Peter Kafka

Recent Posts by Peter Kafka

At South by Southwest, a Web 1.0 Blast From the Past

baby-bubbleTrue story: The guy behind me in the cab line at the Austin airport offers to split a car. He seems nice enough, and once we’re in the cab we get to talking. I’m in from New York to check out South by Southwest interactive, the nerd spring break/convention. He’s from Wilmington, N.C. I tell him what I do. He tells me that he doesn’t have a job right now because his company got sold to Yahoo.

Wait a minute. Yahoo (YHOO) hasn’t bought anybody for quite some time.  When did his company get acquired? 2002, he tells me. And the reason Richard Johnson hasn’t worked since then is because he didn’t have to. He was the founder of HotJobs, which Yahoo bought for $436 million in cash and stock.

johnson_richardJohnson, who’s a very pleasant fellow, says he hasn’t been in a coma since then. He’s invested in some companies, including stock photo agency Photoshelter. But he’s also spent a lot of time fly-fishing in Wyoming, and says he hasn’t felt compelled to start up something new because he hasn’t found anything that both excites him and that he understands. But he’s hoping that might happen in Austin this weekend.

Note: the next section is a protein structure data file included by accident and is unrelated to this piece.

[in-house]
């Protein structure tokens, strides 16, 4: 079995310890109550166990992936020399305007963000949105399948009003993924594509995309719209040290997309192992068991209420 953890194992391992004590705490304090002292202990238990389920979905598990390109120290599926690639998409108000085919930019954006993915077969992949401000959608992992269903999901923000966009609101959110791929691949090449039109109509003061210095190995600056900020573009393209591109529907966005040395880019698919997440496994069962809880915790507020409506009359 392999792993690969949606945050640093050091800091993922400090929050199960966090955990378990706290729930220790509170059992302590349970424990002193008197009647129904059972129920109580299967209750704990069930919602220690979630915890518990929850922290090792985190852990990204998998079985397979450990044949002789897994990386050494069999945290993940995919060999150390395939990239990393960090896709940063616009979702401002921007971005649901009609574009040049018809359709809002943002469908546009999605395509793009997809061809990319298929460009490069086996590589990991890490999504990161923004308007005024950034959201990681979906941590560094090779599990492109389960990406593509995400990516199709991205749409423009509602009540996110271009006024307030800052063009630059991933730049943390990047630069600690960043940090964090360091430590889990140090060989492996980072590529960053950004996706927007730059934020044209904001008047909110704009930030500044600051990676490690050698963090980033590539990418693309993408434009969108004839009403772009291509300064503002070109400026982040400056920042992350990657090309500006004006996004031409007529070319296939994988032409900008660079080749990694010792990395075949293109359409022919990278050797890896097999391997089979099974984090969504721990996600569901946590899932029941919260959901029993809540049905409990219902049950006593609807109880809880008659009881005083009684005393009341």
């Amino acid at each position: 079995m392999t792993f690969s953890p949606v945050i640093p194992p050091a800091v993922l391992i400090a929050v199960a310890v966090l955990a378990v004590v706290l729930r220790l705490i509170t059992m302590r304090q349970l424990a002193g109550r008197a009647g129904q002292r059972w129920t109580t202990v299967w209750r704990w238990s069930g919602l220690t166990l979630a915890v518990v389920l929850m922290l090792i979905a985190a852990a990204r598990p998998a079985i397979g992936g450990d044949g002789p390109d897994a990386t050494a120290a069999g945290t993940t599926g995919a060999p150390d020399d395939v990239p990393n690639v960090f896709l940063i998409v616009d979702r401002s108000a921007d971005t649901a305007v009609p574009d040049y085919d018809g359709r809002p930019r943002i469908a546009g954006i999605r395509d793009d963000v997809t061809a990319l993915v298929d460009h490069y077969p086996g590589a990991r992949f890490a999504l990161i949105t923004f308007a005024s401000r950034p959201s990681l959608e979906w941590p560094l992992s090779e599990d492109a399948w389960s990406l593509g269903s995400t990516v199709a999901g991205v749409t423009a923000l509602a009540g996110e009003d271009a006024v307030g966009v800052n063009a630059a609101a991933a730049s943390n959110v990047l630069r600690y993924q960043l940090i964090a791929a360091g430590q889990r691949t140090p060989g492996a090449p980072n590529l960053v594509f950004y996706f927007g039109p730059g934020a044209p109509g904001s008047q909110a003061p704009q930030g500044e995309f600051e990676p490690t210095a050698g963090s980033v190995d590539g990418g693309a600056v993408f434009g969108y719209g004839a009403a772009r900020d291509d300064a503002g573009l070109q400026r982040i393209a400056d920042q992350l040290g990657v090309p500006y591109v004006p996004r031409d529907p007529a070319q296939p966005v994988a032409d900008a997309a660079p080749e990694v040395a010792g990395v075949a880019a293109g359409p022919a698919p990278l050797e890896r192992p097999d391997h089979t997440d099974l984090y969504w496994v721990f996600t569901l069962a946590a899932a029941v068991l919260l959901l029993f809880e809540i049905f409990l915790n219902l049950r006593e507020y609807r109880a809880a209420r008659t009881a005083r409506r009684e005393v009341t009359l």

So there you are: A walking, talking winner from the Web 1.0 era, here to poke around the deflating Web 2.0 bubble for opportunity. Johnson’s particularly interested in Present.ly, a Facebooky/Twittery tool for enterprise customers–he knows the company’s founder and has volunteered to work at the start-up’s booth so he can get a better handle on the business.

Drop by and say hello–and if you get a chance, ask him about his company’s then-famous ad that didn’t run in the 1999 Superbowl.

[Image credits: Bubble/Pink Sherbet Photography; Johnson/University of North Carolina Wilmington]


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I think the NSA has a job to do and we need the NSA. But as (physicist) Robert Oppenheimer said, “When you see something that is technically sweet, you go ahead and do it and argue about what to do about it only after you’ve had your technical success. That is the way it was with the atomic bomb.”

— Phil Zimmerman, PGP inventor and Silent Circle co-founder, in an interview with Om Malik